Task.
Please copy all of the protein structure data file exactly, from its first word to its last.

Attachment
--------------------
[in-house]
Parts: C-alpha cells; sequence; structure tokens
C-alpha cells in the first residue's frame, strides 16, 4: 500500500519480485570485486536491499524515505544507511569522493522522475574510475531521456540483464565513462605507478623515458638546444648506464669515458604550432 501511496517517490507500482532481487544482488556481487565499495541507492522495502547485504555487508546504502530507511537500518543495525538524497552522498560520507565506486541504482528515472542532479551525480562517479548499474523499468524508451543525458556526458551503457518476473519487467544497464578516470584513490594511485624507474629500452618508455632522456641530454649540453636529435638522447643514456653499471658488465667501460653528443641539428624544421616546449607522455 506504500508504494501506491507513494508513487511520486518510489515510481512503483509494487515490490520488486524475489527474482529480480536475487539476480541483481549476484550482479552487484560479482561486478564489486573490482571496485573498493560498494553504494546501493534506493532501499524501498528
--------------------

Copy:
[in-house]
Parts: C-alpha cells; sequence; structure tokens
C-alpha cells in the first residue's frame, strides 16, 4: 500500500519480485570485486536491499524515505544507511569522493522522475574510475531521456540483464565513462605507478623515458638546444648506464669515458604550432 501511496517517490507500482532481487544482488556481487565499495541507492522495502547485504555487508546504502530507511537500518543495525538524497552522498560520507565506486541504482528515472542532479551525480562517479548499474523499468524508451543525458556526458551503457518476473519487467544497464578516470584513490594511485624507474629500452618508455632522456641530454649540453636529435638522447643514456653499471658488465667501460653528443641539428624544421616546449607522455 506504500508504494501506491507513494508513487511520486518510489515510481512503483509494487515490490520488486524475489527474482529480480536475487539476480541483481549476484550482479552487484560479482561486478564489486573490482571496485573498493560498494553504494546501493534506493532501499524501498528